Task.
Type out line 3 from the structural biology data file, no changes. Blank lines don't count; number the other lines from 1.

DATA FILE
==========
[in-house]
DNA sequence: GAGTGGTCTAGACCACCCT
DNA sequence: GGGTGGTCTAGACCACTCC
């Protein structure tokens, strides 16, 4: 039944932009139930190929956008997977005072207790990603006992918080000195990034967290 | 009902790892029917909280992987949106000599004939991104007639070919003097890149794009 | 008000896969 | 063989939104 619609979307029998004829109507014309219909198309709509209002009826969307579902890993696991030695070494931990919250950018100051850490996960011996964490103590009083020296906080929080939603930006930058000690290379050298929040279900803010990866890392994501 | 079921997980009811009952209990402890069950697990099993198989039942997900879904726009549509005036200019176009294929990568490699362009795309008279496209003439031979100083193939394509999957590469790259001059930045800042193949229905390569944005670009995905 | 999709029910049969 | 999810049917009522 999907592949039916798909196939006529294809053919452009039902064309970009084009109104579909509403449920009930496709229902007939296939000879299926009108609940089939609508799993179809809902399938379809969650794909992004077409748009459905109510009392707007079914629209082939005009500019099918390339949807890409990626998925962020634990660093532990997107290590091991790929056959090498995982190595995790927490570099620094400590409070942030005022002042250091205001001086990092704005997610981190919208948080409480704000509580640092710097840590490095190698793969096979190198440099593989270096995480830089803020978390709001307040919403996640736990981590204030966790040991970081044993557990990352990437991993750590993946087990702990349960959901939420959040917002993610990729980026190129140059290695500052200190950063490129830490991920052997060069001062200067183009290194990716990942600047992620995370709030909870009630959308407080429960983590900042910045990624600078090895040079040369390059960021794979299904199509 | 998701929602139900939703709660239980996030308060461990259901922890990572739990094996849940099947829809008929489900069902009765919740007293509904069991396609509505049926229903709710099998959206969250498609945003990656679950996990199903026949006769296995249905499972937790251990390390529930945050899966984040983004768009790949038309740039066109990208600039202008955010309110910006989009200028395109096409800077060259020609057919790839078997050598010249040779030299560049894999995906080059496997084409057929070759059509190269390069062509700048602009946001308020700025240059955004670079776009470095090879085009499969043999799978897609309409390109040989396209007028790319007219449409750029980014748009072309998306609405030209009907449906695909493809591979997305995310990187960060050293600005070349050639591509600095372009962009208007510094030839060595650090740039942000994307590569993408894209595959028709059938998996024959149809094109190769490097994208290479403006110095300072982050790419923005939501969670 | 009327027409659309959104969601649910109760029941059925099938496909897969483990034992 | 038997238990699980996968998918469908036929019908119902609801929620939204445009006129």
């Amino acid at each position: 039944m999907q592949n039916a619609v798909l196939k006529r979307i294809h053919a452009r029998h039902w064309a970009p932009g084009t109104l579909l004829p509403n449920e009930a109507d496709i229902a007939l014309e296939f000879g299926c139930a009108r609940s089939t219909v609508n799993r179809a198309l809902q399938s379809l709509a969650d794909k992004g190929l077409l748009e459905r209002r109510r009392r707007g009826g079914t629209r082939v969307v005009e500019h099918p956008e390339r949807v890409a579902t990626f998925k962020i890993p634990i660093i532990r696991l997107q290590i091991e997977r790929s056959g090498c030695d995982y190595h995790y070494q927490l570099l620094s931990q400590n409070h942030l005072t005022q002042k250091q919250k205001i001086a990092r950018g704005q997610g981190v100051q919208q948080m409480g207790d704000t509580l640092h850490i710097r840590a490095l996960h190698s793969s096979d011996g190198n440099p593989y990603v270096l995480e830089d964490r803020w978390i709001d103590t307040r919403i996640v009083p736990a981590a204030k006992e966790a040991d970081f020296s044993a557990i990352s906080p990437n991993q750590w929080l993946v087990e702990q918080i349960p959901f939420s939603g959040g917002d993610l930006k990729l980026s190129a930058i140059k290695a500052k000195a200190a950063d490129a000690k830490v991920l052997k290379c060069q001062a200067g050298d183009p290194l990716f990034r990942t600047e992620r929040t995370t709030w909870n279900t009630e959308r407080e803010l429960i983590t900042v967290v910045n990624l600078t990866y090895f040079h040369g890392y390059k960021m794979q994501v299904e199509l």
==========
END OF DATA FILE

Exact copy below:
DNA sequence: GGGTGGTCTAGACCACTCC